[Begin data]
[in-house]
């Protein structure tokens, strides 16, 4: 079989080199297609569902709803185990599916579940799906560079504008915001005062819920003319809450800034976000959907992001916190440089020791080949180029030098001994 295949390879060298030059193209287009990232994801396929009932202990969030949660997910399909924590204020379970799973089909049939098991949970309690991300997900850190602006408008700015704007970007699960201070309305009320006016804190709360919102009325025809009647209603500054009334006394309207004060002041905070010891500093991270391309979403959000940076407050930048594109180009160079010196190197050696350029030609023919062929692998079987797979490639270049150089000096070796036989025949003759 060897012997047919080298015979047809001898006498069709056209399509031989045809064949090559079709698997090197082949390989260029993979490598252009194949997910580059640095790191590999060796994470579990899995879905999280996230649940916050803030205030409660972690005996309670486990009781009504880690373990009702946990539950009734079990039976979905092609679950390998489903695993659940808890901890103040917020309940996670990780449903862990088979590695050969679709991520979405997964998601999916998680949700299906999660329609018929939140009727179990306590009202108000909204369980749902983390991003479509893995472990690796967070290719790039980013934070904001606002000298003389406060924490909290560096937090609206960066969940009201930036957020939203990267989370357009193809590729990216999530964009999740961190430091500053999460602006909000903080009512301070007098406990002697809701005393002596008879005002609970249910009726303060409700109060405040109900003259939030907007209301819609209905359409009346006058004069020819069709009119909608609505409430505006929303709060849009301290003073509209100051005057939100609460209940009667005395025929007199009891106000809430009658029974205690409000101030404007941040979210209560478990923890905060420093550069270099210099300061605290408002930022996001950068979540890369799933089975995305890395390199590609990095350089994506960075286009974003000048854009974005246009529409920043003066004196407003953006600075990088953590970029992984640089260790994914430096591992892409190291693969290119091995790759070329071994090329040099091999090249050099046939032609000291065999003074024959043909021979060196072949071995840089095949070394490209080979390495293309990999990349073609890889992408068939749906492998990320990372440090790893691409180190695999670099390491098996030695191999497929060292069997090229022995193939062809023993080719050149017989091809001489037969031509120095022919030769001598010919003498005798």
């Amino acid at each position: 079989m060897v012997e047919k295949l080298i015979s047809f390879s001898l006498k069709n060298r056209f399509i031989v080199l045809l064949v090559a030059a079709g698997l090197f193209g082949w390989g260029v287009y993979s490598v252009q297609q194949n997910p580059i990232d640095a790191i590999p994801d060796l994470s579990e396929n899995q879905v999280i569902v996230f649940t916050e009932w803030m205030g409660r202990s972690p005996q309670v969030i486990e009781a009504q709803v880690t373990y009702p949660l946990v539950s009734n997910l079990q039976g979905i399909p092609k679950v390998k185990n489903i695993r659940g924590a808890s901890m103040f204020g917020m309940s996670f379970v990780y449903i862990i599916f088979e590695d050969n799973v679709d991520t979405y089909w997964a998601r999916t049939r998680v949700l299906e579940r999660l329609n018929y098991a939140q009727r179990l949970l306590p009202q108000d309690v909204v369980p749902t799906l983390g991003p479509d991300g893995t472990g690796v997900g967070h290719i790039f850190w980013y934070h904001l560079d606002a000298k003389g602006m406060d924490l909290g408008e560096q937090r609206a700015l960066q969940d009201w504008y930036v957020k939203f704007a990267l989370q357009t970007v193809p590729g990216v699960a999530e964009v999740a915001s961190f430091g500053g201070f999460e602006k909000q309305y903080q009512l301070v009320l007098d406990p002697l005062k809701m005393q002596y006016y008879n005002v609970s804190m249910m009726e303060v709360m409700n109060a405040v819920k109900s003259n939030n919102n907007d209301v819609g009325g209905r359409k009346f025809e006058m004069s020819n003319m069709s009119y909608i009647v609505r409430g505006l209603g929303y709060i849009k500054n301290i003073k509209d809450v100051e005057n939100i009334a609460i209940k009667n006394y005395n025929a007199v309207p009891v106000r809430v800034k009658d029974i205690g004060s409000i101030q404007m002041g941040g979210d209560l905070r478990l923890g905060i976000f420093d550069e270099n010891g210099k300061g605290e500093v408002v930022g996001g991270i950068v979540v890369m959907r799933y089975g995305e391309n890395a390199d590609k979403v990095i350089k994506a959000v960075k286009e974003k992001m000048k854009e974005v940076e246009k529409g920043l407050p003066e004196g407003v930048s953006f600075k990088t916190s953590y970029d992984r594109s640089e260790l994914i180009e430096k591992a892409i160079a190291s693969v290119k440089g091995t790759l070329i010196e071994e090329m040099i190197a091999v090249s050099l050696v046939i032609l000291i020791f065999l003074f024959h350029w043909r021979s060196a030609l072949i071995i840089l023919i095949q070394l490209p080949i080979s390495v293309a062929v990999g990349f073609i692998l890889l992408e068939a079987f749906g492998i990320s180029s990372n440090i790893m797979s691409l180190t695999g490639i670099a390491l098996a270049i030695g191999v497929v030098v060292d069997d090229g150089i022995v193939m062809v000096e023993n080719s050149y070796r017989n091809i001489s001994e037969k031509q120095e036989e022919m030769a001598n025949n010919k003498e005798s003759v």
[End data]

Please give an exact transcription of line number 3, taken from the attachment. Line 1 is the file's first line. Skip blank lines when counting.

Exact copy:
């Amino acid at each position: 079989m060897v012997e047919k295949l080298i015979s047809f390879s001898l006498k069709n060298r056209f399509i031989v080199l045809l064949v090559a030059a079709g698997l090197f193209g082949w390989g260029v287009y993979s490598v252009q297609q194949n997910p580059i990232d640095a790191i590999p994801d060796l994470s579990e396929n899995q879905v999280i569902v996230f649940t916050e009932w803030m205030g409660r202990s972690p005996q309670v969030i486990e009781a009504q709803v880690t373990y009702p949660l946990v539950s009734n997910l079990q039976g979905i399909p092609k679950v390998k185990n489903i695993r659940g924590a808890s901890m103040f204020g917020m309940s996670f379970v990780y449903i862990i599916f088979e590695d050969n799973v679709d991520t979405y089909w997964a998601r999916t049939r998680v949700l299906e579940r999660l329609n018929y098991a939140q009727r179990l949970l306590p009202q108000d309690v909204v369980p749902t799906l983390g991003p479509d991300g893995t472990g690796v997900g967070h290719i790039f850190w980013y934070h904001l560079d606002a000298k003389g602006m406060d924490l909290g408008e560096q937090r609206a700015l960066q969940d009201w504008y930036v957020k939203f704007a990267l989370q357009t970007v193809p590729g990216v699960a999530e964009v999740a915001s961190f430091g500053g201070f999460e602006k909000q309305y903080q009512l301070v009320l007098d406990p002697l005062k809701m005393q002596y006016y008879n005002v609970s804190m249910m009726e303060v709360m409700n109060a405040v819920k109900s003259n939030n919102n907007d209301v819609g009325g209905r359409k009346f025809e006058m004069s020819n003319m069709s009119y909608i009647v609505r409430g505006l209603g929303y709060i849009k500054n301290i003073k509209d809450v100051e005057n939100i009334a609460i209940k009667n006394y005395n025929a007199v309207p009891v106000r809430v800034k009658d029974i205690g004060s409000i101030q404007m002041g941040g979210d209560l905070r478990l923890g905060i976000f420093d550069e270099n010891g210099k300061g605290e500093v408002v930022g996001g991270i950068v979540v890369m959907r799933y089975g995305e391309n890395a390199d590609k979403v990095i350089k994506a959000v960075k286009e974003k992001m000048k854009e974005v940076e246009k529409g920043l407050p003066e004196g407003v930048s953006f600075k990088t916190s953590y970029d992984r594109s640089e260790l994914i180009e430096k591992a892409i160079a190291s693969v290119k440089g091995t790759l070329i010196e071994e090329m040099i190197a091999v090249s050099l050696v046939i032609l000291i020791f065999l003074f024959h350029w043909r021979s060196a030609l072949i071995i840089l023919i095949q070394l490209p080949i080979s390495v293309a062929v990999g990349f073609i692998l890889l992408e068939a079987f749906g492998i990320s180029s990372n440090i790893m797979s691409l180190t695999g490639i670099a390491l098996a270049i030695g191999v497929v030098v060292d069997d090229g150089i022995v193939m062809v000096e023993n080719s050149y070796r017989n091809i001489s001994e037969k031509q120095e036989e022919m030769a001598n025949n010919k003498e005798s003759v």